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Tips to improve your users experience after you go responsive

So you updated to a responsive site. Now you think you’re all set, right?

Nope … it’s just the beginning. Now that you’ve gone responsive (mobile-friendly), do you know how your users are actually using your mobile site?  It’s an important thing to know as more and more patients search directly from their mobile device. If those mobile users land on your site and quickly bounce, Google may see this as a sign that your site isn’t optimized for mobile. This could may have a negative impact on your rank on Google, cost you traffic and potentially new patients.

Here are a few tips to consider on how to improve your mobile user’s experience (UX) while on your site.

Think Content First

Woman using phone medical website

Bottom line, mobile users are goal-oriented.

Start by looking at the top actions a mobile user is taking on your site. If that action is clicking to call your office or completing your online appointment request form, your mobile site should make it easy for them to complete their action.

How? Make sure those call to actions (CTAs) are high up on your page and stay stationary on top as you scroll down.

Also take a good look at each page. You’ll want to ensure that your content has ample headings that help your mobile user get to the specific information they seek.

Finally, on desktop you may present content in multiple columns, adding patient testimonials, call outs, etc. As you scale down for mobile, this content will stack one on top of the other. It’s important to consider what content is truly needed. Different content may warrant different approaches to layout.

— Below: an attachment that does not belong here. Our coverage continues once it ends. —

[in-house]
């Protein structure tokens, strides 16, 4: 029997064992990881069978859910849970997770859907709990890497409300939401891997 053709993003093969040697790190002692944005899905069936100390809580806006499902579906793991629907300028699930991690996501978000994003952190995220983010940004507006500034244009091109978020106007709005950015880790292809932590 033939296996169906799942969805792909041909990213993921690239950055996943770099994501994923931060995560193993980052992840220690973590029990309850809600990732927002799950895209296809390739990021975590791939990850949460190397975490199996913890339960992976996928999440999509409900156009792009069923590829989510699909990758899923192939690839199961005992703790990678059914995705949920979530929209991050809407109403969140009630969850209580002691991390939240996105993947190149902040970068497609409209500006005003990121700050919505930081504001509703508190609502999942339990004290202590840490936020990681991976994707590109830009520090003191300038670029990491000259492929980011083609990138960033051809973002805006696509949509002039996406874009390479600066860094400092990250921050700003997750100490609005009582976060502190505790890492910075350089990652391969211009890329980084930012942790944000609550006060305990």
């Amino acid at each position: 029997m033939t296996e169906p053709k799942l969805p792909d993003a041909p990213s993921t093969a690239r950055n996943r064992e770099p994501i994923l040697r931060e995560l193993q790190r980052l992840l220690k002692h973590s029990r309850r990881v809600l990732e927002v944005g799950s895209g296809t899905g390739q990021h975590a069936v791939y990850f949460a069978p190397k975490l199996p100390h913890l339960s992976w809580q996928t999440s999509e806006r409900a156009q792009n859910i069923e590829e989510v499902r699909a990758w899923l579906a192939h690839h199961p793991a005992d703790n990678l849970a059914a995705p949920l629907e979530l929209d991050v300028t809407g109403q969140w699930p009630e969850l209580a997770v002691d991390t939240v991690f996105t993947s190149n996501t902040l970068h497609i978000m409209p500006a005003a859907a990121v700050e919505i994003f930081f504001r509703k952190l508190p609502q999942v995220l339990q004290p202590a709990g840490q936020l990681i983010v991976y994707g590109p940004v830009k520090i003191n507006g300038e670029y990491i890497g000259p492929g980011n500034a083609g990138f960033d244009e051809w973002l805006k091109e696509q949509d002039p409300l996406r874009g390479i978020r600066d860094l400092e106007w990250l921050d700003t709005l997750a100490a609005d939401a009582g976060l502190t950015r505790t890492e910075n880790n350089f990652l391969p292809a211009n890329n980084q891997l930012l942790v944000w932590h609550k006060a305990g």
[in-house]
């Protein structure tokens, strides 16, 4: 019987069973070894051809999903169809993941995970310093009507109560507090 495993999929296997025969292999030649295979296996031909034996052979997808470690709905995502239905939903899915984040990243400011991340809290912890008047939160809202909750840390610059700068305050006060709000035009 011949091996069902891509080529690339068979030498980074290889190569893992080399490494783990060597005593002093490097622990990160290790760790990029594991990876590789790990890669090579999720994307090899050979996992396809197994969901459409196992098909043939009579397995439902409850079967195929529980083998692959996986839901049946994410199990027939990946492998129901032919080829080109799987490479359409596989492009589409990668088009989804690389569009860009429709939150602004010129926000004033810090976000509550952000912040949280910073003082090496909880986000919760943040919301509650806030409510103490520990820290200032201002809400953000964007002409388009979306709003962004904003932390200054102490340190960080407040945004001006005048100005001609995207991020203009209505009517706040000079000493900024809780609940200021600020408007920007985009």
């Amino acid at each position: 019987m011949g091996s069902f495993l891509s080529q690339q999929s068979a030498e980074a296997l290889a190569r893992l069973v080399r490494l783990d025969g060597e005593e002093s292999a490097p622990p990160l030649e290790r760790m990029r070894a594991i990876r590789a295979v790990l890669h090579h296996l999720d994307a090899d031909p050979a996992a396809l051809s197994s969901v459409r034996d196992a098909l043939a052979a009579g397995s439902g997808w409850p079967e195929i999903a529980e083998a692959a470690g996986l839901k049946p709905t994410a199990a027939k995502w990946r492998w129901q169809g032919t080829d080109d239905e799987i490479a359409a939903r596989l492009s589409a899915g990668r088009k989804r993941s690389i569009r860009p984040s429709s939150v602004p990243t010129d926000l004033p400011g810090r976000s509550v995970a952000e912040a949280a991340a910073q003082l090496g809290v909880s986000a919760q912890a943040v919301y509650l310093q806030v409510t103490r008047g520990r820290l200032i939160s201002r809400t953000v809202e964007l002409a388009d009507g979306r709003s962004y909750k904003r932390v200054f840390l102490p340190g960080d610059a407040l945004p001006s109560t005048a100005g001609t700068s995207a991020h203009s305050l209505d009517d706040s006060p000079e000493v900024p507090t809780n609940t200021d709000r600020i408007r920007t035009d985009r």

Simplify Your Navigation

Navigation is one of the most challenging aspects of a responsive site, especially when you are dealing with a large site with deep information.  It’s important to simplify your navigation, especially on pages that have a high number of mobile users. Focus on creating clear, consistent, user friendly navigation but that is presented based on screen size. This may mean use of a “navigation drawer” or “hamburger menu” on smaller screen sizes.

Improve Layout

Large compelling banner images may be effective at drawing users into your site. However for mobile users, those large banners take up important real estate and can have a negative impact on your page speed. You’ll want to be very selective on the use of imagery on your mobile site. If it doesn’t have help usability and getting the user to desired information, it should be dropped.

For online forms, it’s challenging for mobile users using a touch screen to input information with their fingers. Be generous with button sizes and larger field elements.

Improve Page Speed

Page speed refers to how fast the content on your page loads. It’s one of the signals that Google uses to rank your pages. Page speed is also important to a user’s experience. Why? Pages with a longer load time tend to have a higher bounce rate, lower time on page and a negative impact on conversion.

Ways to increase page speed:

  • Optimize and compress your images
  • Enable file compression
  • Optimize your code (minify CSS, JavaScript, and HTML)
  • Reduce the number of redirects to other pages
  • Leverage browser caching
  • Improve your server’s response time
  • Use a content delivery network (CDN) to distribute the load of delivering content

Wondering how your mobile site stacks up?

Please contact our team. We would be happy to review your site and provide recommendations on how to improve usability for your mobile users.